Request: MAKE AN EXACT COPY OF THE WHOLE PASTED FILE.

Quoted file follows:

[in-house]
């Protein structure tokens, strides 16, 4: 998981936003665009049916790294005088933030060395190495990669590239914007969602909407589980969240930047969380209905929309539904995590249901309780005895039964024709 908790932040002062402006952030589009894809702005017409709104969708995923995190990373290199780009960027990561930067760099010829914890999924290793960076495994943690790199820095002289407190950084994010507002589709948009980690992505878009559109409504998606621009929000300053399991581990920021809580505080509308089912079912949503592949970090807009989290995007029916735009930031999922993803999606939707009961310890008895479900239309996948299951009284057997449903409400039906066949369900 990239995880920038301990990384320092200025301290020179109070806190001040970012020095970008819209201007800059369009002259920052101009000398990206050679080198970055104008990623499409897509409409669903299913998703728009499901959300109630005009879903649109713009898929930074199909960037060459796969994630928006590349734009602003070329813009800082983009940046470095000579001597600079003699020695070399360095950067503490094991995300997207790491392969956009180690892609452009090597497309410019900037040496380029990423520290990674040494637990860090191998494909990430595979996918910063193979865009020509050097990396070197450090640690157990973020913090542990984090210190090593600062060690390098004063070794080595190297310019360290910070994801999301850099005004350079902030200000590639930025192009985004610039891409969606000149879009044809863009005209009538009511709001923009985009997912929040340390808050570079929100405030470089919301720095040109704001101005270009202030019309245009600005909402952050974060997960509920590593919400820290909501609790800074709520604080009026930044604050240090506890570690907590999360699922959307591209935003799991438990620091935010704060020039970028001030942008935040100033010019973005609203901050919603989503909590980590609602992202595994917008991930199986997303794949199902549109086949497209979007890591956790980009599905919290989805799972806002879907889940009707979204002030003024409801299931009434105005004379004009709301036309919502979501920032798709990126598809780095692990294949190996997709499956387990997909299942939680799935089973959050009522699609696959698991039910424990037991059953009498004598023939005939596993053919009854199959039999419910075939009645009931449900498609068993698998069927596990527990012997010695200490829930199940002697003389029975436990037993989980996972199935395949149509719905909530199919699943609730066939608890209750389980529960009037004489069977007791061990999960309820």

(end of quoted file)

[in-house]
């Protein structure tokens, strides 16, 4: 998981936003665009049916790294005088933030060395190495990669590239914007969602909407589980969240930047969380209905929309539904995590249901309780005895039964024709 908790932040002062402006952030589009894809702005017409709104969708995923995190990373290199780009960027990561930067760099010829914890999924290793960076495994943690790199820095002289407190950084994010507002589709948009980690992505878009559109409504998606621009929000300053399991581990920021809580505080509308089912079912949503592949970090807009989290995007029916735009930031999922993803999606939707009961310890008895479900239309996948299951009284057997449903409400039906066949369900 990239995880920038301990990384320092200025301290020179109070806190001040970012020095970008819209201007800059369009002259920052101009000398990206050679080198970055104008990623499409897509409409669903299913998703728009499901959300109630005009879903649109713009898929930074199909960037060459796969994630928006590349734009602003070329813009800082983009940046470095000579001597600079003699020695070399360095950067503490094991995300997207790491392969956009180690892609452009090597497309410019900037040496380029990423520290990674040494637990860090191998494909990430595979996918910063193979865009020509050097990396070197450090640690157990973020913090542990984090210190090593600062060690390098004063070794080595190297310019360290910070994801999301850099005004350079902030200000590639930025192009985004610039891409969606000149879009044809863009005209009538009511709001923009985009997912929040340390808050570079929100405030470089919301720095040109704001101005270009202030019309245009600005909402952050974060997960509920590593919400820290909501609790800074709520604080009026930044604050240090506890570690907590999360699922959307591209935003799991438990620091935010704060020039970028001030942008935040100033010019973005609203901050919603989503909590980590609602992202595994917008991930199986997303794949199902549109086949497209979007890591956790980009599905919290989805799972806002879907889940009707979204002030003024409801299931009434105005004379004009709301036309919502979501920032798709990126598809780095692990294949190996997709499956387990997909299942939680799935089973959050009522699609696959698991039910424990037991059953009498004598023939005939596993053919009854199959039999419910075939009645009931449900498609068993698998069927596990527990012997010695200490829930199940002697003389029975436990037993989980996972199935395949149509719905909530199919699943609730066939608890209750389980529960009037004489069977007791061990999960309820």